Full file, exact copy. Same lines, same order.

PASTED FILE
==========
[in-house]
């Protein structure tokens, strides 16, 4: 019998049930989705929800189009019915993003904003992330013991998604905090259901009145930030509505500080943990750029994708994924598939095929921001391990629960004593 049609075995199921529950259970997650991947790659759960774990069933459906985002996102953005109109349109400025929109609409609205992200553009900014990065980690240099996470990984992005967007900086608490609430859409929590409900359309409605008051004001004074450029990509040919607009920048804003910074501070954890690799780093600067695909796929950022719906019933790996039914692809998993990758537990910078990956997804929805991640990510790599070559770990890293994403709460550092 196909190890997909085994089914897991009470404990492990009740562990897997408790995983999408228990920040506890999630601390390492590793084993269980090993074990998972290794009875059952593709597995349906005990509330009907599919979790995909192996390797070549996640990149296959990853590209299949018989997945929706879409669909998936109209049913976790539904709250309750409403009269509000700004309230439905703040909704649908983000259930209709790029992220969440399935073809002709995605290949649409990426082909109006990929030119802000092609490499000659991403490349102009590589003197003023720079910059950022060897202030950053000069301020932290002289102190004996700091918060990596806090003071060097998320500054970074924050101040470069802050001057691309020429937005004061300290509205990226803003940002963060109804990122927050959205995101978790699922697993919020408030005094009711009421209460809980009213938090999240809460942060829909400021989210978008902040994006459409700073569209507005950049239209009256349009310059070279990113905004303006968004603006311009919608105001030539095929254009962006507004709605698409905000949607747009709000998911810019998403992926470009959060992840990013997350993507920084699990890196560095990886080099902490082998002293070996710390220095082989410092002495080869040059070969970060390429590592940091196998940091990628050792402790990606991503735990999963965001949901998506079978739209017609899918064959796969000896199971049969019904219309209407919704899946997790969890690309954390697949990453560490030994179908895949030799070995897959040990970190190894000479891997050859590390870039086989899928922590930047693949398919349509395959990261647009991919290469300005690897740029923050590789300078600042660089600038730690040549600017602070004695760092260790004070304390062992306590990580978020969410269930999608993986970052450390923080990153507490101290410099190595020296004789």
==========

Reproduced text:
[in-house]
């Protein structure tokens, strides 16, 4: 019998049930989705929800189009019915993003904003992330013991998604905090259901009145930030509505500080943990750029994708994924598939095929921001391990629960004593 049609075995199921529950259970997650991947790659759960774990069933459906985002996102953005109109349109400025929109609409609205992200553009900014990065980690240099996470990984992005967007900086608490609430859409929590409900359309409605008051004001004074450029990509040919607009920048804003910074501070954890690799780093600067695909796929950022719906019933790996039914692809998993990758537990910078990956997804929805991640990510790599070559770990890293994403709460550092 196909190890997909085994089914897991009470404990492990009740562990897997408790995983999408228990920040506890999630601390390492590793084993269980090993074990998972290794009875059952593709597995349906005990509330009907599919979790995909192996390797070549996640990149296959990853590209299949018989997945929706879409669909998936109209049913976790539904709250309750409403009269509000700004309230439905703040909704649908983000259930209709790029992220969440399935073809002709995605290949649409990426082909109006990929030119802000092609490499000659991403490349102009590589003197003023720079910059950022060897202030950053000069301020932290002289102190004996700091918060990596806090003071060097998320500054970074924050101040470069802050001057691309020429937005004061300290509205990226803003940002963060109804990122927050959205995101978790699922697993919020408030005094009711009421209460809980009213938090999240809460942060829909400021989210978008902040994006459409700073569209507005950049239209009256349009310059070279990113905004303006968004603006311009919608105001030539095929254009962006507004709605698409905000949607747009709000998911810019998403992926470009959060992840990013997350993507920084699990890196560095990886080099902490082998002293070996710390220095082989410092002495080869040059070969970060390429590592940091196998940091990628050792402790990606991503735990999963965001949901998506079978739209017609899918064959796969000896199971049969019904219309209407919704899946997790969890690309954390697949990453560490030994179908895949030799070995897959040990970190190894000479891997050859590390870039086989899928922590930047693949398919349509395959990261647009991919290469300005690897740029923050590789300078600042660089600038730690040549600017602070004695760092260790004070304390062992306590990580978020969410269930999608993986970052450390923080990153507490101290410099190595020296004789």